We're told the seed hash by eth_getWork, but we can't reverse the hash to get the block number from which it was created. So we use trial and error. Starting with a block we know to be in epoch 0 - because we know epoch 0 is from block 0 to block 30,000 - we locally create a seed hash and check whether it matches the seed hash we've been sent.

An example in the code is as follows.

  • A call to getWork is made in MinerAux.h, and the 3 variables, including the seed hash, is returned
  • EthashAux::full() is called, and the seed hash from getWork is passed in
  • The action jumps to EthashAux.cpp, where the main functions are defined
  • In EthashAux::full() we call EthashAux::computeFull(), again passing through the seed hash
  • Here we calculate the (approximate) block number using blockNumber = EthashAux::number(_seedHash)

The pertinent part of EthashAux::number() is the following line:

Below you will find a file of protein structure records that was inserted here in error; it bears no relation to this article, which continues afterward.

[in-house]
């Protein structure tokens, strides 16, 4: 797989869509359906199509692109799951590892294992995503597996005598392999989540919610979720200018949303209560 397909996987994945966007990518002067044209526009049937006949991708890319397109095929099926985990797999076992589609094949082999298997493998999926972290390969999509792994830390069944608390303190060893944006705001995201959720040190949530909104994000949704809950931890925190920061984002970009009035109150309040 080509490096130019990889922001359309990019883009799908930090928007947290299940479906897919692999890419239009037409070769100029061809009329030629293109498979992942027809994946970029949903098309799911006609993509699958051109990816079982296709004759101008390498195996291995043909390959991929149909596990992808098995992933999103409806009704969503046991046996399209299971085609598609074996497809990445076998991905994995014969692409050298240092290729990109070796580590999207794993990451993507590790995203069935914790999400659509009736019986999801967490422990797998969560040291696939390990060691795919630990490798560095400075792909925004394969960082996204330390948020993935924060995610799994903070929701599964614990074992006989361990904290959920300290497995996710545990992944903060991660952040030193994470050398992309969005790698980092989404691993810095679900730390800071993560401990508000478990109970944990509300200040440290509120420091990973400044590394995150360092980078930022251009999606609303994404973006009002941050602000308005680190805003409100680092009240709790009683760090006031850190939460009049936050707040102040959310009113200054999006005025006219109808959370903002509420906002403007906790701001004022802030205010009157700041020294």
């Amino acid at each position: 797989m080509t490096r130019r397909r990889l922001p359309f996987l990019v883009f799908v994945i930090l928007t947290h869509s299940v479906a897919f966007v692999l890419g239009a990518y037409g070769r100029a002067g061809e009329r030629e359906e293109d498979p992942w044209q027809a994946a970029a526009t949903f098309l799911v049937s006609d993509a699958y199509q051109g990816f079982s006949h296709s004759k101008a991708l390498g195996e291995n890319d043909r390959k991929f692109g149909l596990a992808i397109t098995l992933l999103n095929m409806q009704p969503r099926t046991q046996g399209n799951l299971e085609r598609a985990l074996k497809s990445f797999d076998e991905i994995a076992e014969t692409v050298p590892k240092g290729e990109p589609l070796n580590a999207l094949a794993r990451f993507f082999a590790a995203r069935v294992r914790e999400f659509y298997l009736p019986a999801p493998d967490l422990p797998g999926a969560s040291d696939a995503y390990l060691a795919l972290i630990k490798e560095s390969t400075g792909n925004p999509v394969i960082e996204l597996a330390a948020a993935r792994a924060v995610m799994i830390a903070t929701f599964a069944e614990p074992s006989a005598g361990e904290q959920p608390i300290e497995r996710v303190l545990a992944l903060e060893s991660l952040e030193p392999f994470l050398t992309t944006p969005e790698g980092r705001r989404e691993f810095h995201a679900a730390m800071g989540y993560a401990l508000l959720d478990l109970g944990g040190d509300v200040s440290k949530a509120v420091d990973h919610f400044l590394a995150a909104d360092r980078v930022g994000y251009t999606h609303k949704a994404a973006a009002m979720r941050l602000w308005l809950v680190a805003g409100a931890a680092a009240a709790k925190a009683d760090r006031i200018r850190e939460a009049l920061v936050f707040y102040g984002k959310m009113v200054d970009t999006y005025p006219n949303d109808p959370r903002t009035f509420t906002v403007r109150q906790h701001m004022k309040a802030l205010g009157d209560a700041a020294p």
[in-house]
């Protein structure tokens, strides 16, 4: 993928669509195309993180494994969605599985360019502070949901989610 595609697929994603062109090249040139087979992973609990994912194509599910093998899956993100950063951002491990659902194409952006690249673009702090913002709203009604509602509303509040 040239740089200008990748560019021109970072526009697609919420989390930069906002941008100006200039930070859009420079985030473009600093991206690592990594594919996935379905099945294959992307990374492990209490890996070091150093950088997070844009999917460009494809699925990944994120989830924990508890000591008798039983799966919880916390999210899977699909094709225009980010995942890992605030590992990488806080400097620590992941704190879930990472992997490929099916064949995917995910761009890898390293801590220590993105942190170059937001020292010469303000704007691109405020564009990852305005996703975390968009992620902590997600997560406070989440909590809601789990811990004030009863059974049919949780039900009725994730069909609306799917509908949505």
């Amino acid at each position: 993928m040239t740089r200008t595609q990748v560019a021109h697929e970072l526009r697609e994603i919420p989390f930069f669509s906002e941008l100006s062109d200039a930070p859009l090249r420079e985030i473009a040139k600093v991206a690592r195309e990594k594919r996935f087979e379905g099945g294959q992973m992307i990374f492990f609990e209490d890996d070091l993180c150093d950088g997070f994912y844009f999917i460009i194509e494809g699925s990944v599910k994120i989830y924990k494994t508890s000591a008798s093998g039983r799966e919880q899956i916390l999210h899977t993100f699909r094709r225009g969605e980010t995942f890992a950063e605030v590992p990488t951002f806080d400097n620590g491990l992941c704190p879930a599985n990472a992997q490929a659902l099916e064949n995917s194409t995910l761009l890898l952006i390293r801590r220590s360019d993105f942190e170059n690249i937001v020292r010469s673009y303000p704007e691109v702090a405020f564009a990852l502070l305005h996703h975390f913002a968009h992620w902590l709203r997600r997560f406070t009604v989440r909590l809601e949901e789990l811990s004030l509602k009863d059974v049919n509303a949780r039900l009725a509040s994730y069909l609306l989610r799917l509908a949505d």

for (h256 h; h != _seedHash && epoch < 2048; ++epoch, h = sha3(h), get()->m_epochs[h] = epoch) {}

... which loops through epoch numbers, hashes to create a seed hash, and checks it against the hash sent by getWork.

The function then returns an approximate block number: return epoch * ETHASH_EPOCH_LENGTH;.

We then later use this value to calculate the cache size, which in turn can be used in generating the cache.

Edit - Addendum:

Parity - the client written by Ethcore - does include the block number in its implementation of eth_getWork.

  • So are you saying that ethminer does a reverse lookup? Then why not just send the number instead of seed hash? Commented Aug 29, 2016 at 13:19
  • Correct - that's what I'm saying. I don't know why it wasn't originally implemented in the way you describe, but bugs 2333 and 2075 have/had been raised to address this. (2075 was closed with the reasoning that we'll be moving to PoS soon anyway... ) Commented Aug 29, 2016 at 14:14
  • Updated the answer with a final note about Parity. Commented Aug 29, 2016 at 15:10